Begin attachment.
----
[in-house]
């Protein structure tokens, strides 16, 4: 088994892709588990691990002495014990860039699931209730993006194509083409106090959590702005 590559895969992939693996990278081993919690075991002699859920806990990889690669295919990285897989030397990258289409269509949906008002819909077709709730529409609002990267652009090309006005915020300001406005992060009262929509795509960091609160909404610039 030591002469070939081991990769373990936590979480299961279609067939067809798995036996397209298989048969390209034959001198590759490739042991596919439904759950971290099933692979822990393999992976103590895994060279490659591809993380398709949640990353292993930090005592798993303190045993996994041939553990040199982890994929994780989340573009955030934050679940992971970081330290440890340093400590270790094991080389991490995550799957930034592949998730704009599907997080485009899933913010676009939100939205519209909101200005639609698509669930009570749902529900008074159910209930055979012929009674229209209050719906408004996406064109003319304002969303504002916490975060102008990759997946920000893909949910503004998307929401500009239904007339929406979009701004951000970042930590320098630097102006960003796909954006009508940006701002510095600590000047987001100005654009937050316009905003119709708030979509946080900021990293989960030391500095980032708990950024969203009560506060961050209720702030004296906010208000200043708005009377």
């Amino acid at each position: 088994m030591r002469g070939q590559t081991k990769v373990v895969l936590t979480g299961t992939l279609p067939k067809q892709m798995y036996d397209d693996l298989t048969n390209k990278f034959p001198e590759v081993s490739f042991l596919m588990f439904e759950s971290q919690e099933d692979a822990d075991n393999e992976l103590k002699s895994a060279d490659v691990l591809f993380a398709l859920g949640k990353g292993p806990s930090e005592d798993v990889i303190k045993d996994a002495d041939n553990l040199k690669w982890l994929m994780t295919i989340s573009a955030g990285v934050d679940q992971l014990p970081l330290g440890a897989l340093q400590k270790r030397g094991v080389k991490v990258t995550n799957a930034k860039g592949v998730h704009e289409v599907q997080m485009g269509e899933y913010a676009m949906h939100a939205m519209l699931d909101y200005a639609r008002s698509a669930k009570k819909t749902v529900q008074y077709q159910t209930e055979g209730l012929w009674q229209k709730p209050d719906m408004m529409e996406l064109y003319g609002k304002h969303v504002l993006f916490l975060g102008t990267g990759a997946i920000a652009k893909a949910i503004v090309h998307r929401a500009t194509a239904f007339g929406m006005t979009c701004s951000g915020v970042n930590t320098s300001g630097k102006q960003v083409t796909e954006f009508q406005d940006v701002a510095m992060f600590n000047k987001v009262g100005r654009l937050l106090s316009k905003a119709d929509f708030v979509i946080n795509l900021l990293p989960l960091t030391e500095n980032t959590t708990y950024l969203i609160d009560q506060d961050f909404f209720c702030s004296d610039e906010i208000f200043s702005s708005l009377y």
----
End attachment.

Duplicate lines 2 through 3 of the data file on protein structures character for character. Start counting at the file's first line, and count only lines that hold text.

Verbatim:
């Protein structure tokens, strides 16, 4: 088994892709588990691990002495014990860039699931209730993006194509083409106090959590702005 590559895969992939693996990278081993919690075991002699859920806990990889690669295919990285897989030397990258289409269509949906008002819909077709709730529409609002990267652009090309006005915020300001406005992060009262929509795509960091609160909404610039 030591002469070939081991990769373990936590979480299961279609067939067809798995036996397209298989048969390209034959001198590759490739042991596919439904759950971290099933692979822990393999992976103590895994060279490659591809993380398709949640990353292993930090005592798993303190045993996994041939553990040199982890994929994780989340573009955030934050679940992971970081330290440890340093400590270790094991080389991490995550799957930034592949998730704009599907997080485009899933913010676009939100939205519209909101200005639609698509669930009570749902529900008074159910209930055979012929009674229209209050719906408004996406064109003319304002969303504002916490975060102008990759997946920000893909949910503004998307929401500009239904007339929406979009701004951000970042930590320098630097102006960003796909954006009508940006701002510095600590000047987001100005654009937050316009905003119709708030979509946080900021990293989960030391500095980032708990950024969203009560506060961050209720702030004296906010208000200043708005009377």
């Amino acid at each position: 088994m030591r002469g070939q590559t081991k990769v373990v895969l936590t979480g299961t992939l279609p067939k067809q892709m798995y036996d397209d693996l298989t048969n390209k990278f034959p001198e590759v081993s490739f042991l596919m588990f439904e759950s971290q919690e099933d692979a822990d075991n393999e992976l103590k002699s895994a060279d490659v691990l591809f993380a398709l859920g949640k990353g292993p806990s930090e005592d798993v990889i303190k045993d996994a002495d041939n553990l040199k690669w982890l994929m994780t295919i989340s573009a955030g990285v934050d679940q992971l014990p970081l330290g440890a897989l340093q400590k270790r030397g094991v080389k991490v990258t995550n799957a930034k860039g592949v998730h704009e289409v599907q997080m485009g269509e899933y913010a676009m949906h939100a939205m519209l699931d909101y200005a639609r008002s698509a669930k009570k819909t749902v529900q008074y077709q159910t209930e055979g209730l012929w009674q229209k709730p209050d719906m408004m529409e996406l064109y003319g609002k304002h969303v504002l993006f916490l975060g102008t990267g990759a997946i920000a652009k893909a949910i503004v090309h998307r929401a500009t194509a239904f007339g929406m006005t979009c701004s951000g915020v970042n930590t320098s300001g630097k102006q960003v083409t796909e954006f009508q406005d940006v701002a510095m992060f600590n000047k987001v009262g100005r654009l937050l106090s316009k905003a119709d929509f708030v979509i946080n795509l900021l990293p989960l960091t030391e500095n980032t959590t708990y950024l969203i609160d009560q506060d961050f909404f209720c702030s004296d610039e906010i208000f200043s702005s708005l009377y």